Student Union opens ‘hasbara’ room in effort to fill public diplomacy vacuum.
In June, Israel’s police commissioner, Yochanon Danino, announced the dissolution of Sa’ar, a unit that specializes in cases dealing with the exploitation of foreign workers and refugees along with other issues related to migration and human trafficking.
In response, a special committee hearing was called by MK Orit Zuaretz, head of the subcommittee against human trafficking. All in attendance, including government representatives and numerous NGOs, opposed the decision to dismantle the only law enforcement agency equipped to deal with these increasingly important issues.
Following a petition filed by MK Zuaretz and NGOs Kav La’Oved and the Hotline for Migrant Workers, Supreme Court president Dorit Beinisch summoned Danino to explain his decision, one that is clearly regressive in the face of Israel’s new immigration dynamics.
Toward the end of the 1990s, Israel became one of the top destination countries for human trafficking, particularly for purposes of forced prostitution. Women from newly independent post-Soviet countries were brought to Israel by the hundreds to work in what became a brazen sex industry. Held captive without rights, these women were nothing short of modern slaves. In 2000, the U.S. State Department ranked Israel alongside Cambodia as one of the world’s worst human trafficking offenders.
Thankfully, the situation improved significantly over the past decade as police, MKs, and NGOs prioritized the issue. The Inter-Ministerial Committee Against Human Trafficking was formed alongside the Sa’ar unit with the goal of getting this issue under control. Trafficked women were identified and provided with medical assistance, legal aid, and diplomatic assistance to return home.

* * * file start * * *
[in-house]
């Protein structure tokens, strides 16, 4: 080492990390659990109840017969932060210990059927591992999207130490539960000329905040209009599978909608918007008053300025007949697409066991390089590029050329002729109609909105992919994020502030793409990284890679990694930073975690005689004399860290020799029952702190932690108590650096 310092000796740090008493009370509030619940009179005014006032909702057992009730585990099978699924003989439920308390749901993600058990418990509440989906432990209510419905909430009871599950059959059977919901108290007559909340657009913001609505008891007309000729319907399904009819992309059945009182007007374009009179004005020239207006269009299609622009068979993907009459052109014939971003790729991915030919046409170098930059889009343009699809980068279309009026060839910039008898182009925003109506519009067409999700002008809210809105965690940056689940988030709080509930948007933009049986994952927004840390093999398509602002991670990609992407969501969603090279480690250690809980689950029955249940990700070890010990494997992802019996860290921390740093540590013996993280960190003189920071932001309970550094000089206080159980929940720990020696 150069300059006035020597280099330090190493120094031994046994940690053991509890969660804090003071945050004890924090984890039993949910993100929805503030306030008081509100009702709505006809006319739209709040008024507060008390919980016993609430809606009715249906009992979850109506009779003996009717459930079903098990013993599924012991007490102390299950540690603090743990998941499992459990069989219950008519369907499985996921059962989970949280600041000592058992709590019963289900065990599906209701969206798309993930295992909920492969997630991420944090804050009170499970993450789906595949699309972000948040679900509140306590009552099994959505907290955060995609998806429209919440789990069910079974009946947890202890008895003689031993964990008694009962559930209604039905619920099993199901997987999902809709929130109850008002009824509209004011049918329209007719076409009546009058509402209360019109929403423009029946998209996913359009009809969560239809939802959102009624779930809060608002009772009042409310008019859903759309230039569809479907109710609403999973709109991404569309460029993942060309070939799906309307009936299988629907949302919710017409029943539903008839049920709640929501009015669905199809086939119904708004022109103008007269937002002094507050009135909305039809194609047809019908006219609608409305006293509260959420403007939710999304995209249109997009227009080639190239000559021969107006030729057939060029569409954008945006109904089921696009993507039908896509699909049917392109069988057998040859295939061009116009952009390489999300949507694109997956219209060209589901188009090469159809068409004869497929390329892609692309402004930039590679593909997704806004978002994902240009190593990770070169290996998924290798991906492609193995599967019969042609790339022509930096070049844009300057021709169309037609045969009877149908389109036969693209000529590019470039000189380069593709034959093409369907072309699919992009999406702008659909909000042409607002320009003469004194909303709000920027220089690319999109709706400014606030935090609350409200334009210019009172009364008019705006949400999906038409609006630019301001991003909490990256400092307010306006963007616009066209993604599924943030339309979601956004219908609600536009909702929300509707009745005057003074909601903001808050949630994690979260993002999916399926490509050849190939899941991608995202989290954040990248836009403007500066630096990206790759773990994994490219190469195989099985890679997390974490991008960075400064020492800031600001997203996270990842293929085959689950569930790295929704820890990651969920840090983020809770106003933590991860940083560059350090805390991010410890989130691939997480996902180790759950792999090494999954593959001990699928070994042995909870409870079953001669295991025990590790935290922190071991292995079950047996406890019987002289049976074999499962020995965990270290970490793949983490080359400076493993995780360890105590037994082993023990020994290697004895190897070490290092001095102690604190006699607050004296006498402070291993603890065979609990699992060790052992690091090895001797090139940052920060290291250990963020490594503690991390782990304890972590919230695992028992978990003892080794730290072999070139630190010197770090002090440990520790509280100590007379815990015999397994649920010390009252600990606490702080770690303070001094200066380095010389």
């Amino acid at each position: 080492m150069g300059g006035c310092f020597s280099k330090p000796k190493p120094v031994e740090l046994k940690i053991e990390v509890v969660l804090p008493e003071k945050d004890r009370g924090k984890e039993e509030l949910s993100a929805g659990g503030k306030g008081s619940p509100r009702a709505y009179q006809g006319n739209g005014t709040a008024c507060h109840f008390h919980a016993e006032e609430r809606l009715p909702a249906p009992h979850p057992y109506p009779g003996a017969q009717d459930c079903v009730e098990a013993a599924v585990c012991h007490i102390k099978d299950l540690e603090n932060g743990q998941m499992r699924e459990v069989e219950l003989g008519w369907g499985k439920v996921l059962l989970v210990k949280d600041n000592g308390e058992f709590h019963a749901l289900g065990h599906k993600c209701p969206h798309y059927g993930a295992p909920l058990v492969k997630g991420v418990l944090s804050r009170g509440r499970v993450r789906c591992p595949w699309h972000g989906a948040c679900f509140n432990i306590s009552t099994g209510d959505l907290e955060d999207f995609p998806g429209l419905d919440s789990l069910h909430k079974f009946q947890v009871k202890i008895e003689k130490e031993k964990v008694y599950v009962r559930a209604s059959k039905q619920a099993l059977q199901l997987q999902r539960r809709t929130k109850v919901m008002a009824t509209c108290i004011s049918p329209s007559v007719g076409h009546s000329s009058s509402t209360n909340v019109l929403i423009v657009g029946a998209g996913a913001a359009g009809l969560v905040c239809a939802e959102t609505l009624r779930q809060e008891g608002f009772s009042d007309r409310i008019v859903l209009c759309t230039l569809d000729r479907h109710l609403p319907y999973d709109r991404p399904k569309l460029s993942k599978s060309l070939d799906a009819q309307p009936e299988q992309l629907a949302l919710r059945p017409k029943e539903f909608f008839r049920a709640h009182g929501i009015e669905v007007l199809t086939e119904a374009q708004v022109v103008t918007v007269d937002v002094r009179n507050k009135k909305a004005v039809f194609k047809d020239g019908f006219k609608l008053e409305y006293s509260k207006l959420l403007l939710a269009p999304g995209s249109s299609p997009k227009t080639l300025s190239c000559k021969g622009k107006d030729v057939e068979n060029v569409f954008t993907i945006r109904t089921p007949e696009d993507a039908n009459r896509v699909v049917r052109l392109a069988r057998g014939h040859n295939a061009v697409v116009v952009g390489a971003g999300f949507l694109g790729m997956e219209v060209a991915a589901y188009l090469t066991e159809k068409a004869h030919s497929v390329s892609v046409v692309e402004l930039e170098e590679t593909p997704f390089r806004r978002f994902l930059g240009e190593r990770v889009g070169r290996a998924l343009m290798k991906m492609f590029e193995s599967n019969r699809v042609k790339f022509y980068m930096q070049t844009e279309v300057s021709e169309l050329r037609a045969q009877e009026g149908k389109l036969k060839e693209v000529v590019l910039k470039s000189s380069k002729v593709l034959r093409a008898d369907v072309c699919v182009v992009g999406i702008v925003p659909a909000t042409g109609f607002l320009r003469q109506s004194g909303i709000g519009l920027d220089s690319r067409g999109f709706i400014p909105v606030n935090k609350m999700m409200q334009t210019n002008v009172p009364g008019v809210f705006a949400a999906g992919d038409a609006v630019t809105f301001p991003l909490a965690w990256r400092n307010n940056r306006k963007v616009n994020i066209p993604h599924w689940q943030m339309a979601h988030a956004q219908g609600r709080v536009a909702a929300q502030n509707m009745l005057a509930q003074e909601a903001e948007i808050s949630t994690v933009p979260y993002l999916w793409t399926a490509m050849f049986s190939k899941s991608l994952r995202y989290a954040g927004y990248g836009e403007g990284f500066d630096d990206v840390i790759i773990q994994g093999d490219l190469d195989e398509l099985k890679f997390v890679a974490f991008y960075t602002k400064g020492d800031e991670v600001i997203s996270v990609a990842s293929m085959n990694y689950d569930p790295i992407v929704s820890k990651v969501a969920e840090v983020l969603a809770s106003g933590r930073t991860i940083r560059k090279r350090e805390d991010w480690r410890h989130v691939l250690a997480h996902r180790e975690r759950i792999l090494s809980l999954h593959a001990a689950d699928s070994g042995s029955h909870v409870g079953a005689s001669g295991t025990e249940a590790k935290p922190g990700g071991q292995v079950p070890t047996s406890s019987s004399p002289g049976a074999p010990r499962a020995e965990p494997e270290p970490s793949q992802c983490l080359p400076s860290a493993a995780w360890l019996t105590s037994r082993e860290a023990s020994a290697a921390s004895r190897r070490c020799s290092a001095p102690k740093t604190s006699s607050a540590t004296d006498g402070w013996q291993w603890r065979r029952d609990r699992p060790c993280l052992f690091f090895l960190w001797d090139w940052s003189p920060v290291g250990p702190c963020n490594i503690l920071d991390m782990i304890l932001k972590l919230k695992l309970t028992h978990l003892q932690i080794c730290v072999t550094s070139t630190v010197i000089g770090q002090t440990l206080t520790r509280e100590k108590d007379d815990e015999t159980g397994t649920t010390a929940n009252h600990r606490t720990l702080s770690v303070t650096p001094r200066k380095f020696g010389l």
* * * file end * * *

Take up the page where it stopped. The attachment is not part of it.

In 2004 alone, over 900 women were returned to their families. This was due to the successful cooperation of NGOs, the government, and the police.
Though Israel’s progress is commendable – and has been recognized by the international community – trafficking still exists in Israel. There are also a quarter-million foreign workers in Israel who do not enjoy basic civil rights or humane work conditions and are, therefore, vulnerable to exploitation.
Because closing one avenue for human trafficking will not immediately dismantle the lucrative trade, the problem requires renewed attention and vigilance. Robust and focused policing coupled with the promotion of rights and protection for the victims are paramount for addressing these issues appropriately.
While we should all be proud of Israel’s progress in combating human trafficking, we must realize our work is far from over. It is essential that a specialized Israeli police unit be tasked with understanding the trends, closing the borders and protecting the victims.
The urgency with which the Supreme Court is attempting to reverse the decision on the Sa’ar unit is not only an appropriate course of action but a critical one. We have a moral, political and legal duty to help end human trafficking in Israel and around the world, and we must not rest until the battle is won.
Kayla Zecher is projects coordinator for ATZUM’s Task Force on Human Trafficking (www.atzum.org).
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